Stockholm Conference on
Environmental injustice occurs whenever some individual or group bears disproportionate environmental risks, or have unequal access to environmental goods. The issue of environmental (in)justice usually arise with respect to the localisation of hazardous plants close to poor urban communities or minorities. Given that they have fewer resources to defend their interests than richer communities, these poor neighborhoods have less ability to challenge the environmental risks imposed on them.
So far, environmental (in)justice is an American theory, which has never really gained strong foothold in Europe. Moreover, this topic is related more to polluting installations and access to natural resources rather than free trade.
Account must be taken of the fact that we are experiencing two parallel developments without precedent in the history of mankind: on the one hand, the emergence of ecological crises of global scope (climate change, loss of biodiversity, ozone depletion) and, on the other hand, a progressive liberalization of world trade, embodied at the international level by the conclusion of the Uruguay Round in 1994 and at the European level by the functioning of the internal market. Underlying these parallel developments is a clash of legal rules on several fronts that goes well beyond the disputes of the past. The doctrine of free trade, based on the postulate that products should be able to circulate freely without hindrance from technical obstacles erected by States, is traditionally opposed to national or regional regulations in the areas of public health or environmental protection. Indeed, the need to open up markets directly conflicts with the need to promote legitimate environmental objectives; until now, efforts to reconcile these two goals have been rather unsuccessful.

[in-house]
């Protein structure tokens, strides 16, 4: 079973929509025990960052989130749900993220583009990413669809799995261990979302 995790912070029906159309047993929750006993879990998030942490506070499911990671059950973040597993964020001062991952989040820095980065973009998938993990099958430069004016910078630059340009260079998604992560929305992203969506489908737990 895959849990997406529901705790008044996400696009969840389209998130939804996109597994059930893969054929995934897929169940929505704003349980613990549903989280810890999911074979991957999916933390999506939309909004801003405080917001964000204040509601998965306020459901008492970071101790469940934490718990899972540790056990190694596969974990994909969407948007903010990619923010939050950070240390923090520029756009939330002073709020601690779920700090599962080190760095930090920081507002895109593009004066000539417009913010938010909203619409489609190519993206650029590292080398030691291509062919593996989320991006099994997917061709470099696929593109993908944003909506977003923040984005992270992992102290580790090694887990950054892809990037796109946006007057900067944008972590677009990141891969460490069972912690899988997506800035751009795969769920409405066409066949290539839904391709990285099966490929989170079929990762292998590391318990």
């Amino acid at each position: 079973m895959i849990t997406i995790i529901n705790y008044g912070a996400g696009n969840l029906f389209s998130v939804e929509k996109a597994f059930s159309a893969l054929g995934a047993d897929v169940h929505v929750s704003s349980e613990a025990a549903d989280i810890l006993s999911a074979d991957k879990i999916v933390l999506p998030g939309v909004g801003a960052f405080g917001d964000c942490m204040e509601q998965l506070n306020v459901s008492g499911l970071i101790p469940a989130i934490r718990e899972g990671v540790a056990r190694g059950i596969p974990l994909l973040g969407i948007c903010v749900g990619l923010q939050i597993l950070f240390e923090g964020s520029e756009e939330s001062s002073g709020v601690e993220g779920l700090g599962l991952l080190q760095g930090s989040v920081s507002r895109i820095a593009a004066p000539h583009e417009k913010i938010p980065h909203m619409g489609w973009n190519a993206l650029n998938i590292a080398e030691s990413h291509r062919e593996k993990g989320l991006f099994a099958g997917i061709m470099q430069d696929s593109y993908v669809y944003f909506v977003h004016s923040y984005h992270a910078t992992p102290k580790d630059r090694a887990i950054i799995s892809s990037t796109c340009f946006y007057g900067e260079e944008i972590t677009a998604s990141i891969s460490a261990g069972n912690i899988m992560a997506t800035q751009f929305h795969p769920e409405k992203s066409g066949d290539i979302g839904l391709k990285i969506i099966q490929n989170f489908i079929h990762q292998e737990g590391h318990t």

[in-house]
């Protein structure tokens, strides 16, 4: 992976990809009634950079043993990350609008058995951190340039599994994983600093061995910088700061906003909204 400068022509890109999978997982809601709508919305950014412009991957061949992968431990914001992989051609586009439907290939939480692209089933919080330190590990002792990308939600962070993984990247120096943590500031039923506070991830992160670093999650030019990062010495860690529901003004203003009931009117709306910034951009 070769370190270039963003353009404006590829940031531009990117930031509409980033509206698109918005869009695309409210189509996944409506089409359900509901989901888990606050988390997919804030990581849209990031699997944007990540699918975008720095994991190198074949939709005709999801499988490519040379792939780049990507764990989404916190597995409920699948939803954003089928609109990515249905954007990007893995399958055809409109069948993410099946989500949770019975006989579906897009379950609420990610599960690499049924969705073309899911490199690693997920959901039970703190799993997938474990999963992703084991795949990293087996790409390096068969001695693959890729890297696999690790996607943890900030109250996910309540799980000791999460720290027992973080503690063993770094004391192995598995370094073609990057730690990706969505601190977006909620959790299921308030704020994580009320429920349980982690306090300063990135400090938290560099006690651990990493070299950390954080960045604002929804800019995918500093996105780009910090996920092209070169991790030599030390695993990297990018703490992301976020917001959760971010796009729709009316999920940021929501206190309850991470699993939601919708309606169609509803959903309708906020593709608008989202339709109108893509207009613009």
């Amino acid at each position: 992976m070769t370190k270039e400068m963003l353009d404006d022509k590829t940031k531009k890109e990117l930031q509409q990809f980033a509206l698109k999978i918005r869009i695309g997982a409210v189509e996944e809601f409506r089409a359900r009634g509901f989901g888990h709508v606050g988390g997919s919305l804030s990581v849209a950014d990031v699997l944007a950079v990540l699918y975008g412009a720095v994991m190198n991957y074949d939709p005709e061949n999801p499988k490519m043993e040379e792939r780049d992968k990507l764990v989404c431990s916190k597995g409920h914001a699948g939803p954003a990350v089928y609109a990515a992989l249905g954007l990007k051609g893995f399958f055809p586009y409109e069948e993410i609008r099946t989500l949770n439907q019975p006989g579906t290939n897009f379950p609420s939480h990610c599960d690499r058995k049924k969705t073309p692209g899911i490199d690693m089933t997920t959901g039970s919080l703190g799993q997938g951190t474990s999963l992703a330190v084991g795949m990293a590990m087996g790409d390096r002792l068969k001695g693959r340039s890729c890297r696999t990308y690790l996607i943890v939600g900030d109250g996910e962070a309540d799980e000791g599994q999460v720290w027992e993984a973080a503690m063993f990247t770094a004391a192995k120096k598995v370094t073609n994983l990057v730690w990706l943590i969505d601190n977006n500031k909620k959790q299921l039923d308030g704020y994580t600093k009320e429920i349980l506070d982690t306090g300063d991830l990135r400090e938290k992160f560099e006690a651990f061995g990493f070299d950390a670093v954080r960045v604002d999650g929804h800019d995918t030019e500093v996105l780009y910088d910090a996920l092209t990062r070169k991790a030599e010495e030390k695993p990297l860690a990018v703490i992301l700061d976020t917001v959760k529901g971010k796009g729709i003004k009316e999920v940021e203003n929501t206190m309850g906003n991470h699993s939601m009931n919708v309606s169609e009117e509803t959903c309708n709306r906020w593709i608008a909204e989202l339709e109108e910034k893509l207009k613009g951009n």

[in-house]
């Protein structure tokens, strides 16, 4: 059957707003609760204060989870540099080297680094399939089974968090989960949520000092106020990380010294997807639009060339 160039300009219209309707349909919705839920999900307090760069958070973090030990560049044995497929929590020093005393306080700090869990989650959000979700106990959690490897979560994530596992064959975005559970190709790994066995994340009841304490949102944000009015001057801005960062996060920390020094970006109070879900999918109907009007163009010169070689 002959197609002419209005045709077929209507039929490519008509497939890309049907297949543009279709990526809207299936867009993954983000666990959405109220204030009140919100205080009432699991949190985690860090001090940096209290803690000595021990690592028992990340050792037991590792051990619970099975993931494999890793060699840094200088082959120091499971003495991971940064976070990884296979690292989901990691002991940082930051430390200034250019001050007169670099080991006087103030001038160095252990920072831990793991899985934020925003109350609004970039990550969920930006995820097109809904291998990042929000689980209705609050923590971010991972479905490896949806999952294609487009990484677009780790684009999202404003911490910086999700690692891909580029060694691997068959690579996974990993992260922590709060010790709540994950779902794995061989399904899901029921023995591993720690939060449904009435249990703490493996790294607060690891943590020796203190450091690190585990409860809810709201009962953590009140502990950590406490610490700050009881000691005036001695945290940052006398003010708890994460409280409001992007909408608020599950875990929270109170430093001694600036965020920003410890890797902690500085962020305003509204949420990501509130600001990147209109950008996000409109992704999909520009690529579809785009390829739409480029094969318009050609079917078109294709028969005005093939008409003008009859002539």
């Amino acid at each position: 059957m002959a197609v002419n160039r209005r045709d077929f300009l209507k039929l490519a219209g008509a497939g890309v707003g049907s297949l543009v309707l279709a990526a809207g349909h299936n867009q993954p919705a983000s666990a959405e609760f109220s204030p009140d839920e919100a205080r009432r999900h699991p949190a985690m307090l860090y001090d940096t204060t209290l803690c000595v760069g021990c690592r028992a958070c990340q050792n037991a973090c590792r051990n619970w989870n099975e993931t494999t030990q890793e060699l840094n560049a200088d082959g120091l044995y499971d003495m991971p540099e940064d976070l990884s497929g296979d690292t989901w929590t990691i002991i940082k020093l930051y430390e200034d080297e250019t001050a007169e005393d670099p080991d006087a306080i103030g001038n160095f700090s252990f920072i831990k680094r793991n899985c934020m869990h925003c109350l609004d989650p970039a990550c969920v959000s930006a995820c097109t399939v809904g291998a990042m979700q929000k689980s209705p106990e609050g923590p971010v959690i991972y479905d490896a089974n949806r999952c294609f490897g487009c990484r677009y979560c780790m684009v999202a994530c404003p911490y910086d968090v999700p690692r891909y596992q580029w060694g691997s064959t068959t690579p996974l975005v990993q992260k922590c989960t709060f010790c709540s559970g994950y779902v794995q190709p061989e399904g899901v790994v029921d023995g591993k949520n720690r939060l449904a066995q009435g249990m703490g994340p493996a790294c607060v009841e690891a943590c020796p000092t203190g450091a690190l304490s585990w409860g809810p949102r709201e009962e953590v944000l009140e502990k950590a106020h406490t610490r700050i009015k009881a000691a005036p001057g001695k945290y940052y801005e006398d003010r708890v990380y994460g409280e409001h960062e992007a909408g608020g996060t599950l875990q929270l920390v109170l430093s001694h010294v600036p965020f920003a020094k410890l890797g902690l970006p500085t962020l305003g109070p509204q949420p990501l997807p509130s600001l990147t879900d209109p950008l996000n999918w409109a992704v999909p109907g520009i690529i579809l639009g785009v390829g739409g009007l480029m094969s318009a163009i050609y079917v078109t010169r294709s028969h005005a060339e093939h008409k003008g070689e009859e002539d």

Although the academic literature on the relationship between trade and environment is rife with controversies, issues of environmental justice did not gathered momentum so far. Most genuine environmental considerations are usually taken into consideration in this debate (conservation of protected species, waste management, clean air,) irrespective of the groups at risk. That said, products such as waste or pesticides could have a significant effect on the environment of poor people or minorities. Depending on their composition, their production method and how they are used, they can become a source of pollution, or they can entail specific hazards. Moreover, cheap products can entail greater hazards for consumers unable to purchase better quality products.
In an attempt to attenuate these conflicts, international organizations have sought to harmonize national rules (positive harmonization) by setting common denominators able to facilitate commercial exchanges. Nevertheless, positive harmonization is difficult to achieve at the international level, and even at the EC level. When no common ground can be found between States that do not share the same goals, free trade is encouraged by a principle of mutual recognition that allows goods lawfully produced and marketed in one State to be commercialized in another State (negative harmonization), and by placing the burden of proof on States that impose stricter standards than those applied in the producer country in order to achieve a higher level of protection.
Ideally, free trade presupposes that States share a concept of product safety on the one hand and of human health and the environment on the other hand. In fact, however, goals for the protection of human health, the environment, consumers, as well as some specific social groups vary appreciably from one State to another.
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